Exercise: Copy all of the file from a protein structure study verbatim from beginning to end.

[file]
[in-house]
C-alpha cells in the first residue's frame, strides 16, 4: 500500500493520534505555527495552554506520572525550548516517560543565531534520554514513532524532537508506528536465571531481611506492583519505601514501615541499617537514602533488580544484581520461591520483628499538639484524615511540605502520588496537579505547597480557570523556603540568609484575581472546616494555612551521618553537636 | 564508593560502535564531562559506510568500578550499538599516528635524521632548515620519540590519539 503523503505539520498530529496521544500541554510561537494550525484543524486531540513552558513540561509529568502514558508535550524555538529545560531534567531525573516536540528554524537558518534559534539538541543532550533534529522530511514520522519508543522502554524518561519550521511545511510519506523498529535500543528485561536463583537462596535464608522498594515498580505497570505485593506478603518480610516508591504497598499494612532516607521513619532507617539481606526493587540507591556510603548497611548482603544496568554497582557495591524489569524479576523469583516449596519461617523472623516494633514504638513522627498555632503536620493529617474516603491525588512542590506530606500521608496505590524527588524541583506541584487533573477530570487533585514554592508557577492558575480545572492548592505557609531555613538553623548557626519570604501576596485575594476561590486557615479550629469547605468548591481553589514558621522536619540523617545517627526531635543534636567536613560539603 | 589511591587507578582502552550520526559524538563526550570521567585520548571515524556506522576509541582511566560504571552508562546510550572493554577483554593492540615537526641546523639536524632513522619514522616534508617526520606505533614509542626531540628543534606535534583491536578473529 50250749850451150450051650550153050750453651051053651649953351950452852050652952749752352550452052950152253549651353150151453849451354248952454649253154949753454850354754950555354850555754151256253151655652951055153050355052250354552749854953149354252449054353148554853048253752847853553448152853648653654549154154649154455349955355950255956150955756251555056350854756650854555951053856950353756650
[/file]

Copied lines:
[in-house]
C-alpha cells in the first residue's frame, strides 16, 4: 500500500493520534505555527495552554506520572525550548516517560543565531534520554514513532524532537508506528536465571531481611506492583519505601514501615541499617537514602533488580544484581520461591520483628499538639484524615511540605502520588496537579505547597480557570523556603540568609484575581472546616494555612551521618553537636 | 564508593560502535564531562559506510568500578550499538599516528635524521632548515620519540590519539 503523503505539520498530529496521544500541554510561537494550525484543524486531540513552558513540561509529568502514558508535550524555538529545560531534567531525573516536540528554524537558518534559534539538541543532550533534529522530511514520522519508543522502554524518561519550521511545511510519506523498529535500543528485561536463583537462596535464608522498594515498580505497570505485593506478603518480610516508591504497598499494612532516607521513619532507617539481606526493587540507591556510603548497611548482603544496568554497582557495591524489569524479576523469583516449596519461617523472623516494633514504638513522627498555632503536620493529617474516603491525588512542590506530606500521608496505590524527588524541583506541584487533573477530570487533585514554592508557577492558575480545572492548592505557609531555613538553623548557626519570604501576596485575594476561590486557615479550629469547605468548591481553589514558621522536619540523617545517627526531635543534636567536613560539603 | 589511591587507578582502552550520526559524538563526550570521567585520548571515524556506522576509541582511566560504571552508562546510550572493554577483554593492540615537526641546523639536524632513522619514522616534508617526520606505533614509542626531540628543534606535534583491536578473529 50250749850451150450051650550153050750453651051053651649953351950452852050652952749752352550452052950152253549651353150151453849451354248952454649253154949753454850354754950555354850555754151256253151655652951055153050355052250354552749854953149354252449054353148554853048253752847853553448152853648653654549154154649154455349955355950255956150955756251555056350854756650854555951053856950353756650